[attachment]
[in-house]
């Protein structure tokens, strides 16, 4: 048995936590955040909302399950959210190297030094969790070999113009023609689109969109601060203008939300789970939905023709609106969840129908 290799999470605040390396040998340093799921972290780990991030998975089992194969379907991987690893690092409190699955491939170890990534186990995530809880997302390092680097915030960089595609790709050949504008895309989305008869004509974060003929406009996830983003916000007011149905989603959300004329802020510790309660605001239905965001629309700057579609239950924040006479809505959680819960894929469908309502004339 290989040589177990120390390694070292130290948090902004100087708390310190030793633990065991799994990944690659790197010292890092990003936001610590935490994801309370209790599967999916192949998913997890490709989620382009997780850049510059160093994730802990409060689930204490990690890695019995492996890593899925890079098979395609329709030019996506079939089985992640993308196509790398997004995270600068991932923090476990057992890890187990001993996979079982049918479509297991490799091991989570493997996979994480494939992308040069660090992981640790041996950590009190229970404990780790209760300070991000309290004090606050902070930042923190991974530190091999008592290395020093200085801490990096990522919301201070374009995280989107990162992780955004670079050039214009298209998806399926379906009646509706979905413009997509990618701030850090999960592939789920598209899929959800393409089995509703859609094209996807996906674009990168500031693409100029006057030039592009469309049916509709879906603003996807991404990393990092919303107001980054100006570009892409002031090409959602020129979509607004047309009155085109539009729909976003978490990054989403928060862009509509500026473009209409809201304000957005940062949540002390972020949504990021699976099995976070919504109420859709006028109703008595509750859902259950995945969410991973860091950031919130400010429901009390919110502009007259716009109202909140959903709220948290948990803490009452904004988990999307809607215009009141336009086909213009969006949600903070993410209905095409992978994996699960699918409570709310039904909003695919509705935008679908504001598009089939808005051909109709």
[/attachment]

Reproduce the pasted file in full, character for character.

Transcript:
[in-house]
């Protein structure tokens, strides 16, 4: 048995936590955040909302399950959210190297030094969790070999113009023609689109969109601060203008939300789970939905023709609106969840129908 290799999470605040390396040998340093799921972290780990991030998975089992194969379907991987690893690092409190699955491939170890990534186990995530809880997302390092680097915030960089595609790709050949504008895309989305008869004509974060003929406009996830983003916000007011149905989603959300004329802020510790309660605001239905965001629309700057579609239950924040006479809505959680819960894929469908309502004339 290989040589177990120390390694070292130290948090902004100087708390310190030793633990065991799994990944690659790197010292890092990003936001610590935490994801309370209790599967999916192949998913997890490709989620382009997780850049510059160093994730802990409060689930204490990690890695019995492996890593899925890079098979395609329709030019996506079939089985992640993308196509790398997004995270600068991932923090476990057992890890187990001993996979079982049918479509297991490799091991989570493997996979994480494939992308040069660090992981640790041996950590009190229970404990780790209760300070991000309290004090606050902070930042923190991974530190091999008592290395020093200085801490990096990522919301201070374009995280989107990162992780955004670079050039214009298209998806399926379906009646509706979905413009997509990618701030850090999960592939789920598209899929959800393409089995509703859609094209996807996906674009990168500031693409100029006057030039592009469309049916509709879906603003996807991404990393990092919303107001980054100006570009892409002031090409959602020129979509607004047309009155085109539009729909976003978490990054989403928060862009509509500026473009209409809201304000957005940062949540002390972020949504990021699976099995976070919504109420859709006028109703008595509750859902259950995945969410991973860091950031919130400010429901009390919110502009007259716009109202909140959903709220948290948990803490009452904004988990999307809607215009009141336009086909213009969006949600903070993410209905095409992978994996699960699918409570709310039904909003695919509705935008679908504001598009089939808005051909109709």